In a 1930s Dominican Republic village, the scream of a woman in labor rings out like the shot heard around Hispaniola. Every detail of the birth scene--the balance of power between the middle-aged Seora and her Haitian maid, the babies' skin color, not to mention which child is to survive--reverberates throughout Edwidge Danticat's Farming of Bones . In fact, rather than a celebration of fecundity, the unexpected double delivery gels into a metaphor for the military-sponsored mass murder of Haitian emigrants. As the Seora's doctor explains: "Many of us start out as twins in the belly and do away with the other."
But Danticat's powerful second novel is far from a currently modish victimization saga, and can hold its own with such modern classics as One Hundred Years of Solitude and The Color Purple . Its watchful narrator, the Seora's shy Haitian housemaid, describes herself as "one of those sea stones that sucks its colors inside and loses its translucence once it's taken out into the sun." An astute observer of human character, Amabelle Dsir is also a conduit for the author's tart, poetic prose. Her lover, Sebastian, has "arms as wide as one of my bare thighs," while the Seora's complicit officer husband is "still shorter than the average man, even in his military boots."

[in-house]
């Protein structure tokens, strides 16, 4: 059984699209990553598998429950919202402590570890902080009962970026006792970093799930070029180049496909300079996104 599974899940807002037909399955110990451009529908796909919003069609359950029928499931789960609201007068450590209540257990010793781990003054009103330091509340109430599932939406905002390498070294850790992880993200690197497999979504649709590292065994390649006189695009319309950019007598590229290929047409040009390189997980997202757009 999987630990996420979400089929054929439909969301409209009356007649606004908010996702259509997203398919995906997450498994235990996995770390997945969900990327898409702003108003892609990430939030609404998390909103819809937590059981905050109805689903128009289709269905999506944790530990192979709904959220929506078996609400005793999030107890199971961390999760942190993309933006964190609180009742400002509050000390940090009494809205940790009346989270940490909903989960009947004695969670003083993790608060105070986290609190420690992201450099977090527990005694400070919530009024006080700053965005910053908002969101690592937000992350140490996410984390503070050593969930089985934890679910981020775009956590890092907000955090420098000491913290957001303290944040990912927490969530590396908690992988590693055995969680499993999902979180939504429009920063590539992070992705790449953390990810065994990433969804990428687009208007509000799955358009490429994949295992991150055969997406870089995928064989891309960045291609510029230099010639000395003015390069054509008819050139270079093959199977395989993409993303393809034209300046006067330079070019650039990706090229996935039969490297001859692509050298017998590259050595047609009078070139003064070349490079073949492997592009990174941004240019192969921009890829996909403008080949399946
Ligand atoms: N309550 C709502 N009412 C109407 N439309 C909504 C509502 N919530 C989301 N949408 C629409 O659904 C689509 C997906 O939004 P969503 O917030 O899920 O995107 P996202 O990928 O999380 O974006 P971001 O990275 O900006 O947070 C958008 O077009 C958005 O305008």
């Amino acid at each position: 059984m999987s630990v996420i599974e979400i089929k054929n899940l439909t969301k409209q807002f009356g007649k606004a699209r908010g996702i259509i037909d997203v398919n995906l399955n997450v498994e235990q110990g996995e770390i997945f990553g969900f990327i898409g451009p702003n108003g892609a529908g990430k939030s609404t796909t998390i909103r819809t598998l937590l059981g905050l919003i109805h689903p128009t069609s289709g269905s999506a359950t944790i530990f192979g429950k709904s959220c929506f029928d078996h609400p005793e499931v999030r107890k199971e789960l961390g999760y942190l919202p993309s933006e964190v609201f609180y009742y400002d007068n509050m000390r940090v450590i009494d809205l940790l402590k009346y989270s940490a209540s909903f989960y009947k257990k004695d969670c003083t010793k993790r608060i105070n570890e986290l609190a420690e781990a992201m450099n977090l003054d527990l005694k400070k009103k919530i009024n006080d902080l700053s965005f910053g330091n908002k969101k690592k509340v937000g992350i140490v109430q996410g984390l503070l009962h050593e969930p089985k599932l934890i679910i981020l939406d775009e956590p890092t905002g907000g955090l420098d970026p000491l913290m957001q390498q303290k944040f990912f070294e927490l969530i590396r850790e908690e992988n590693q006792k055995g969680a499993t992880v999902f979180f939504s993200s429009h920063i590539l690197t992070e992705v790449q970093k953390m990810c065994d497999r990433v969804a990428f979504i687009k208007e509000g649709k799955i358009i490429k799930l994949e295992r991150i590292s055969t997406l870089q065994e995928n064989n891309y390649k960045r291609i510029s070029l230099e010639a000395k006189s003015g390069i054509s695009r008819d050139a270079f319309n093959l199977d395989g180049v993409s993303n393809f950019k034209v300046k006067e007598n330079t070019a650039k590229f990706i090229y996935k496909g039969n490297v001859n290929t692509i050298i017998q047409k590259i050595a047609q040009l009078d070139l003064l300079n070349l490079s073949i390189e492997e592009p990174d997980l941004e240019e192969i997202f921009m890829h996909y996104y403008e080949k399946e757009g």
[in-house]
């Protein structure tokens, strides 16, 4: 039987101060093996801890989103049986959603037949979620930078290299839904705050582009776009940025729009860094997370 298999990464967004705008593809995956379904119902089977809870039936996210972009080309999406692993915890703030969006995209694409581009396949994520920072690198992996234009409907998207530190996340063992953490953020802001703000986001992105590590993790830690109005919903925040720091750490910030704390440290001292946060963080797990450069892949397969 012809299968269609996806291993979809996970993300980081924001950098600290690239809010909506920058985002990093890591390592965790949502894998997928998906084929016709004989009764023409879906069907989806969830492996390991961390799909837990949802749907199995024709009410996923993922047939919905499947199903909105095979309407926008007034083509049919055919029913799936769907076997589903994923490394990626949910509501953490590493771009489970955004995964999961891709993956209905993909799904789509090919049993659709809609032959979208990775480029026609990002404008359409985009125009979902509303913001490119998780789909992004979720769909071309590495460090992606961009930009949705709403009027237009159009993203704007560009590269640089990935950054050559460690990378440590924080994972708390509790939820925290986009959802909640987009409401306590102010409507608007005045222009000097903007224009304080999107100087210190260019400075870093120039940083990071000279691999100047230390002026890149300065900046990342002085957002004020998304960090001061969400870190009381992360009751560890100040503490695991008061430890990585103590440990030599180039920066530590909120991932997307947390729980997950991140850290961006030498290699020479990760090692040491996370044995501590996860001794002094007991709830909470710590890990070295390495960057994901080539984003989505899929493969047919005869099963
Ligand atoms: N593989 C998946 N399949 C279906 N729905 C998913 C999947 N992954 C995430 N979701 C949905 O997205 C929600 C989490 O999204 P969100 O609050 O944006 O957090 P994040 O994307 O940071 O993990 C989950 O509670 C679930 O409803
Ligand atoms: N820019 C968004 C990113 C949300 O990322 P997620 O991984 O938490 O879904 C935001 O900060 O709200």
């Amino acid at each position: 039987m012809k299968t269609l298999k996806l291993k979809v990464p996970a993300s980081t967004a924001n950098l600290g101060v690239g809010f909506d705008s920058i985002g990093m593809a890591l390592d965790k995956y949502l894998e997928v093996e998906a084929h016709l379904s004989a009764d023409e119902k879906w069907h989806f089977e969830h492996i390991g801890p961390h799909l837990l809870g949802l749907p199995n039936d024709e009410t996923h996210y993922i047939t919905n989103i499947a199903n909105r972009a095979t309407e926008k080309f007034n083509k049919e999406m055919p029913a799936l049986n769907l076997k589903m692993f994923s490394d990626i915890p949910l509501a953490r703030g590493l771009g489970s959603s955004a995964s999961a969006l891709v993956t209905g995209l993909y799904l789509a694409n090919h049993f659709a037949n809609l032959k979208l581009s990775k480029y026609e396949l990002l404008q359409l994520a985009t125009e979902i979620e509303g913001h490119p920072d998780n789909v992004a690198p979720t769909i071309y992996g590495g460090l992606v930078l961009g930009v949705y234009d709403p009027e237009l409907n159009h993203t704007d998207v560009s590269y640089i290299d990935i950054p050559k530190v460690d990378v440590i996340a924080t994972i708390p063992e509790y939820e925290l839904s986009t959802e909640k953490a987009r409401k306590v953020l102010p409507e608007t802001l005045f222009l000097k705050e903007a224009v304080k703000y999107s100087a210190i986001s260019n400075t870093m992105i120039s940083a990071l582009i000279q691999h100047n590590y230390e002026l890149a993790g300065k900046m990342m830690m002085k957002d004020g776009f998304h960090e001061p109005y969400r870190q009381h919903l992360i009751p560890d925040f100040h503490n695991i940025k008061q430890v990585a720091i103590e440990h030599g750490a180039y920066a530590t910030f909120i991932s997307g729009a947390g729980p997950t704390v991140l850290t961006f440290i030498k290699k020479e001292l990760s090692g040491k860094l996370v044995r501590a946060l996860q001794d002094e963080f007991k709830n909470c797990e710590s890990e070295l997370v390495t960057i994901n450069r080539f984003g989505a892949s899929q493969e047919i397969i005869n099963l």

The orphaned Amabelle comes to assume almost messianic proportions, but she is entirely fictional, as is the town of Alegra where the tale begins. The genocide and exodus, however, are factual. Indeed, the atrocities committed by Dominican president Rafael Trujillo's army back in 1937 rival those of Duvalier's Touton Macoutes. History has rendered Trujillo's carnage much less visible than Duvalier's, but no less painful. As Amabelle's father once told her, "Misery won't touch you gentle. It always leaves its thumbprints on you; sometimes it leaves them for others to see, sometimes for nobody but you to know of." Thanks to Danticat's stellar novel, the world will now know.